1 •  It should be considered that the cognitive aspects of an environment’s legibility will be reflected in the design of any support information and graphics. A true wayfinding analysis might involve all aspects of a given environment from the standpoint of user interaction and experience. The overall design of the given area, the location and orientation of an information desk, the location of elevators and the distinction of pathways are all considerations that affect how users interact with, and within, an environment.


(Example: An expansive donor program at a children’s hospital is realized in the form of a moving butterfly garden—becoming the most significant landmark throughout an entire medical facility)

2 ••  Wayfinding, as a design discipline, was established in recognition of the dictum that, to resolve significant design problems within a built environment, a designer needs to understand the thought process of the end user—one cannot responsibly address the needs of a user group without understanding the problem solving processes through which that user group will define their experience in any environment.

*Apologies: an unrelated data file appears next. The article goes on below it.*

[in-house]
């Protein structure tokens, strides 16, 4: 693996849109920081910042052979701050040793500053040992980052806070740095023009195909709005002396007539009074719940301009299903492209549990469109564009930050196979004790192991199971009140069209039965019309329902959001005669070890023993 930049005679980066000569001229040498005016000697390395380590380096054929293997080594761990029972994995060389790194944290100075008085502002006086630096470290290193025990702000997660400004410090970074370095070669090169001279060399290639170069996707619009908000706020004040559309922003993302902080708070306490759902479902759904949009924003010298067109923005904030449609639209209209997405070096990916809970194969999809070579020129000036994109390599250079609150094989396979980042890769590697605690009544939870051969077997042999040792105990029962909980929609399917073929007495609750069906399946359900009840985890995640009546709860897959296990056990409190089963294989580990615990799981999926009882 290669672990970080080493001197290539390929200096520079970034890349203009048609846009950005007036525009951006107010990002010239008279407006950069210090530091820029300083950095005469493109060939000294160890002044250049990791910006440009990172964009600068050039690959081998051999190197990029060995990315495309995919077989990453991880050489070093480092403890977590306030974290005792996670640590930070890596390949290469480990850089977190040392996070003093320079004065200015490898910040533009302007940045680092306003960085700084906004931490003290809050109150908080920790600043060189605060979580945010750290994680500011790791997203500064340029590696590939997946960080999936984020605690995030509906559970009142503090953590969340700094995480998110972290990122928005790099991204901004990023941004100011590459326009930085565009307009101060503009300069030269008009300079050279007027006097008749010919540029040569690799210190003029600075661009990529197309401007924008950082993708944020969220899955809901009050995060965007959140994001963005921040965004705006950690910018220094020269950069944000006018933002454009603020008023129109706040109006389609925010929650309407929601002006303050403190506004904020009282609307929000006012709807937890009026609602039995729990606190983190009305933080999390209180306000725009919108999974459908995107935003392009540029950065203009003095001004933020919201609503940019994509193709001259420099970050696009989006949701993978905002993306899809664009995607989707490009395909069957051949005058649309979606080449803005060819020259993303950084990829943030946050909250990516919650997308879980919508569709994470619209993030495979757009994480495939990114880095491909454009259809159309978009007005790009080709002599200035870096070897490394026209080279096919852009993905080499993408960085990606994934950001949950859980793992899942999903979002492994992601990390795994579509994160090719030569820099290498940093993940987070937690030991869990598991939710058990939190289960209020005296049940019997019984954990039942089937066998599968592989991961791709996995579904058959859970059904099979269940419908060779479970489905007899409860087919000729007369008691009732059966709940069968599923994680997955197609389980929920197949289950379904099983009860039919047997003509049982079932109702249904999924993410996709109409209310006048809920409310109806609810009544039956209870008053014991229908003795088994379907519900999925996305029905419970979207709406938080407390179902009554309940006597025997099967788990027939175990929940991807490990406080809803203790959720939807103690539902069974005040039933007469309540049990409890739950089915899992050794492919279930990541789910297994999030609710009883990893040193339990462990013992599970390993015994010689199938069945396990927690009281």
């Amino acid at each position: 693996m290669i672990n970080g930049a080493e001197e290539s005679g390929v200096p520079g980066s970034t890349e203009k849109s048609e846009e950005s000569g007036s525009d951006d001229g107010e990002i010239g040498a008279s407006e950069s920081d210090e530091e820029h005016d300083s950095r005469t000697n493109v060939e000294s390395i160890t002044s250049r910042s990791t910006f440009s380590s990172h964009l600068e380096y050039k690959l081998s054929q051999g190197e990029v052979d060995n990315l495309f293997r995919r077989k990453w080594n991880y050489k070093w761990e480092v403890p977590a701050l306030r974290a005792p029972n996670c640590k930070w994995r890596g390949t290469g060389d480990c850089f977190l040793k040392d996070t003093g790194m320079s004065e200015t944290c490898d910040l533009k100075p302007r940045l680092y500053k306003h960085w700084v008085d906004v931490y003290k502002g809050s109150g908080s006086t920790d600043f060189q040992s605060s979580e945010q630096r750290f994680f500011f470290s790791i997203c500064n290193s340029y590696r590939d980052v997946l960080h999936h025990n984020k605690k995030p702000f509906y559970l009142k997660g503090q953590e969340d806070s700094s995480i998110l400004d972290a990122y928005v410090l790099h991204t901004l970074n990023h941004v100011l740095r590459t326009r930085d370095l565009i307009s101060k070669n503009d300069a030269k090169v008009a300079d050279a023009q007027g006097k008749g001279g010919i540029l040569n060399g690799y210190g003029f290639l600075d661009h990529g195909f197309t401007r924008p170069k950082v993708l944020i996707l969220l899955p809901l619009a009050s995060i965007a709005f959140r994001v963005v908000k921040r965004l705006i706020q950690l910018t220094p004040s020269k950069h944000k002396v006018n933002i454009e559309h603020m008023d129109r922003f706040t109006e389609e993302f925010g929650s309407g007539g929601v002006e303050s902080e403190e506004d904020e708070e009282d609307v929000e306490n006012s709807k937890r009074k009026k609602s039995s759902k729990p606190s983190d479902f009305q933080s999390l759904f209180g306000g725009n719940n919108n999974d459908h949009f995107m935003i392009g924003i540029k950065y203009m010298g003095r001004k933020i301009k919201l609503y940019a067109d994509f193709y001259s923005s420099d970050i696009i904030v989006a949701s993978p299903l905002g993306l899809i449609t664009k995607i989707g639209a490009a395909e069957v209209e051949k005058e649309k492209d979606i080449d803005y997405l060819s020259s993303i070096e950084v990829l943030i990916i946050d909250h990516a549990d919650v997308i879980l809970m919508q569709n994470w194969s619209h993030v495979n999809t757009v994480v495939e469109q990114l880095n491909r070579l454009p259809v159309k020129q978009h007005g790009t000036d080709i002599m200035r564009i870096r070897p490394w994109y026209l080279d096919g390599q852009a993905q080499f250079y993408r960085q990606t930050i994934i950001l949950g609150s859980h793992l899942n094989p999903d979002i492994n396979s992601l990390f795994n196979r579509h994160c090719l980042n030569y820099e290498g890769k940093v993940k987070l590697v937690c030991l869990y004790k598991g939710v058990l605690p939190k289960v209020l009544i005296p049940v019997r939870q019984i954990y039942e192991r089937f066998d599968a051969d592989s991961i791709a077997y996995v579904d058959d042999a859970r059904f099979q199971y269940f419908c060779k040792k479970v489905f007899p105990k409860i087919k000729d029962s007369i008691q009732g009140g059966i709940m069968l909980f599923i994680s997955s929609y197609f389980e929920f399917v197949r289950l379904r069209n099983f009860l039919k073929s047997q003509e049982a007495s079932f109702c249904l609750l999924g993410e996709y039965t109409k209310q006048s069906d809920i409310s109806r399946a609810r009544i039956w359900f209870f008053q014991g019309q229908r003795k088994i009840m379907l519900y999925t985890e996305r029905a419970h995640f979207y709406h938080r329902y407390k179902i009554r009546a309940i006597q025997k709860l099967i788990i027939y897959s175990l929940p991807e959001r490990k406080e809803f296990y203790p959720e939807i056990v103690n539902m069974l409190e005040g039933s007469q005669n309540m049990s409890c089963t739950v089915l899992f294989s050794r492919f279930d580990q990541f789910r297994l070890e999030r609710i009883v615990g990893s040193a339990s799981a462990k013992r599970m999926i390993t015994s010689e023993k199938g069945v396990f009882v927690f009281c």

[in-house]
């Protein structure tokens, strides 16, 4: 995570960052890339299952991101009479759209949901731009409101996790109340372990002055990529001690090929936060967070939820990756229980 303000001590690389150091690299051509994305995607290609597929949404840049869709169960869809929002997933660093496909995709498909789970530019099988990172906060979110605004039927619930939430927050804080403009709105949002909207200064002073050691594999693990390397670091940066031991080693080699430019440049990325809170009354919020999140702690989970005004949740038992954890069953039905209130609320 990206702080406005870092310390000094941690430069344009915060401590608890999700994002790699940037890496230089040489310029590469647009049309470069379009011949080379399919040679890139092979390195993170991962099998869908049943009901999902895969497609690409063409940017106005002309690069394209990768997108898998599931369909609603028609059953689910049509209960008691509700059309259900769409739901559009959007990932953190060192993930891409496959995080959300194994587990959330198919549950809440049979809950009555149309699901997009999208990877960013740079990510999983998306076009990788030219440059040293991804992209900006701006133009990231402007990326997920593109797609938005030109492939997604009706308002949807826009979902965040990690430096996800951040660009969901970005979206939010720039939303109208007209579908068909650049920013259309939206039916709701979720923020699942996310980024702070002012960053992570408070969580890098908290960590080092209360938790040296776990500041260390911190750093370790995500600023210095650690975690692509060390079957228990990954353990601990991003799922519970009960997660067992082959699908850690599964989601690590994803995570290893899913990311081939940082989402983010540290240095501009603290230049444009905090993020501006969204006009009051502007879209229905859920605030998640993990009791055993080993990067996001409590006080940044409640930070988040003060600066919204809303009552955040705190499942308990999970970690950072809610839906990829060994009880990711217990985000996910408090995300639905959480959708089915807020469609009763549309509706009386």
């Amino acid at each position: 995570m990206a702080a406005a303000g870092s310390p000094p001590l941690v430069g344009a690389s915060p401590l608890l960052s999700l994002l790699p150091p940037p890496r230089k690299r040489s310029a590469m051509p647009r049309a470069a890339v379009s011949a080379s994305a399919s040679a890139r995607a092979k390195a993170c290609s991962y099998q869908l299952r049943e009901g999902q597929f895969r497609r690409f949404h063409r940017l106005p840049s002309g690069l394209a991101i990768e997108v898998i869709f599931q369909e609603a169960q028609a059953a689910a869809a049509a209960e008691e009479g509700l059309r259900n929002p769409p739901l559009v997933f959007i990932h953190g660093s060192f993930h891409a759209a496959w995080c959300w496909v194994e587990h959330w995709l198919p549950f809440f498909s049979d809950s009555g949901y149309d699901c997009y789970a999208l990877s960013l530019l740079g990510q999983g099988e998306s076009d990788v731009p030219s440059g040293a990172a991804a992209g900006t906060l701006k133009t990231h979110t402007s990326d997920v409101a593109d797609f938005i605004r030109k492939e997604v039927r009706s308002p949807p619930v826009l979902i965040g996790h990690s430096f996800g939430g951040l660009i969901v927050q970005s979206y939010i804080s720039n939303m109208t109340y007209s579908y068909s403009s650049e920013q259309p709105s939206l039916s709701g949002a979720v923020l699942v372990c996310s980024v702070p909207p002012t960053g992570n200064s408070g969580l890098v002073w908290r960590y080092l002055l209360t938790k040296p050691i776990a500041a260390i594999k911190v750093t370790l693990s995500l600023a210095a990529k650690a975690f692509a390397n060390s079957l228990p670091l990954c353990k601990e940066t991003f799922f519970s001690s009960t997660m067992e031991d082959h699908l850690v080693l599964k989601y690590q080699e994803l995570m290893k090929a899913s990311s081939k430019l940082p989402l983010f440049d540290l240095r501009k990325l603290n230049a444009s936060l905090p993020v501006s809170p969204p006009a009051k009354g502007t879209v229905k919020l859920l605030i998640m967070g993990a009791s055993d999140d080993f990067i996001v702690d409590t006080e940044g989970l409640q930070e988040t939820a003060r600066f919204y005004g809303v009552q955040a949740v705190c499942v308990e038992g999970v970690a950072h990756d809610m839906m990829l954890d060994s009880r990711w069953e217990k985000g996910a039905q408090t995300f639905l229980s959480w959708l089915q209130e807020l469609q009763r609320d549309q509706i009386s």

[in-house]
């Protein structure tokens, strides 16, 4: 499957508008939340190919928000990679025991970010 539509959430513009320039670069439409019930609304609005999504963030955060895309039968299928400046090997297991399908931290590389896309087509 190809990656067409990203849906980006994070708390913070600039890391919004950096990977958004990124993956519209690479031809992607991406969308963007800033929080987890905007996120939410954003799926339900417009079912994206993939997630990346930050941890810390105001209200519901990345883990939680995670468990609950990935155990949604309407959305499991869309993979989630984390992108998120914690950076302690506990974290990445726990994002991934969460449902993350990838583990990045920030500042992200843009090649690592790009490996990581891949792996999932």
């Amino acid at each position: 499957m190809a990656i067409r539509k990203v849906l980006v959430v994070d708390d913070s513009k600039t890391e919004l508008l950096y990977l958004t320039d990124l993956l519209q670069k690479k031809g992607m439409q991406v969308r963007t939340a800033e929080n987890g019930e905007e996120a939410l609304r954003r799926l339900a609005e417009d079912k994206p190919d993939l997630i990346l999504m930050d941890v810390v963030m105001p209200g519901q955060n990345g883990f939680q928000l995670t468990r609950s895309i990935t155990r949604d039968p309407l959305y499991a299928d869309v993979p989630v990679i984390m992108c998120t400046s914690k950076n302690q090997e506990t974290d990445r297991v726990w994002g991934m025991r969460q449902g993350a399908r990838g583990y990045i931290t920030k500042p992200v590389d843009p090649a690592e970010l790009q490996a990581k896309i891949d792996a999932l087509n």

(Example: An extensive set of tenant criteria is the driving force behind the realization of a beautiful town center that is easily navigated and experienced as a community environment)

3 •••  Significant research has been conducted that reinforces this philosophy and much of it can be directly applied in the planning of wayfinding design and environmental graphic information systems. The effectiveness of route versus spatial orientation strategies, the use of color, the need for consistent and functional nomenclature, the effectiveness of symbols, versus text descriptions, versus photographs, etc., are all planning and design considerations that stem from an understanding of how users might hope to experience an environment without feelings of frustration and disorientation.

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